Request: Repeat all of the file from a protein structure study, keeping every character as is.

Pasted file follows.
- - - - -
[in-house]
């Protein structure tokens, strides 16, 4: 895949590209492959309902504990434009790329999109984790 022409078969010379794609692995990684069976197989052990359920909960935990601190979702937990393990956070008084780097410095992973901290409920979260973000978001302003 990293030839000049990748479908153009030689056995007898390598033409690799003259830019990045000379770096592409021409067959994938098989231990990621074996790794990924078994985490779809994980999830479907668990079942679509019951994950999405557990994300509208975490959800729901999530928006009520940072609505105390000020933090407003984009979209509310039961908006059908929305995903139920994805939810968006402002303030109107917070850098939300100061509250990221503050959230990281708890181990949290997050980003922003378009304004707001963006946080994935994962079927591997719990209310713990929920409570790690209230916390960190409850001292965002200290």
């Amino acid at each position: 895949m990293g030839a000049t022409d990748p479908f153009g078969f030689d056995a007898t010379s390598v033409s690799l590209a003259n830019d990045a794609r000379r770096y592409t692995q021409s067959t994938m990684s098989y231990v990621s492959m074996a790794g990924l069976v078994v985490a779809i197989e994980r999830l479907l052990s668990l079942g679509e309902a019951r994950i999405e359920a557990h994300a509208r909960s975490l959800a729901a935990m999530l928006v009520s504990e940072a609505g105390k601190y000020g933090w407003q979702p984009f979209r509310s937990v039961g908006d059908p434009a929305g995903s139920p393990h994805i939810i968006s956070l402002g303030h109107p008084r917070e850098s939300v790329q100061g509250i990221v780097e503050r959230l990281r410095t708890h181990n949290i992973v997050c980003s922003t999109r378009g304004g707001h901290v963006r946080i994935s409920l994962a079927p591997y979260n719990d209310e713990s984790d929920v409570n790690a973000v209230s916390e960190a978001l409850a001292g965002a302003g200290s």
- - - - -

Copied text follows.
[in-house]
């Protein structure tokens, strides 16, 4: 895949590209492959309902504990434009790329999109984790 022409078969010379794609692995990684069976197989052990359920909960935990601190979702937990393990956070008084780097410095992973901290409920979260973000978001302003 990293030839000049990748479908153009030689056995007898390598033409690799003259830019990045000379770096592409021409067959994938098989231990990621074996790794990924078994985490779809994980999830479907668990079942679509019951994950999405557990994300509208975490959800729901999530928006009520940072609505105390000020933090407003984009979209509310039961908006059908929305995903139920994805939810968006402002303030109107917070850098939300100061509250990221503050959230990281708890181990949290997050980003922003378009304004707001963006946080994935994962079927591997719990209310713990929920409570790690209230916390960190409850001292965002200290």
């Amino acid at each position: 895949m990293g030839a000049t022409d990748p479908f153009g078969f030689d056995a007898t010379s390598v033409s690799l590209a003259n830019d990045a794609r000379r770096y592409t692995q021409s067959t994938m990684s098989y231990v990621s492959m074996a790794g990924l069976v078994v985490a779809i197989e994980r999830l479907l052990s668990l079942g679509e309902a019951r994950i999405e359920a557990h994300a509208r909960s975490l959800a729901a935990m999530l928006v009520s504990e940072a609505g105390k601190y000020g933090w407003q979702p984009f979209r509310s937990v039961g908006d059908p434009a929305g995903s139920p393990h994805i939810i968006s956070l402002g303030h109107p008084r917070e850098s939300v790329q100061g509250i990221v780097e503050r959230l990281r410095t708890h181990n949290i992973v997050c980003s922003t999109r378009g304004g707001h901290v963006r946080i994935s409920l994962a079927p591997y979260n719990d209310e713990s984790d929920v409570n790690a973000v209230s916390e960190a978001l409850a001292g965002a302003g200290s």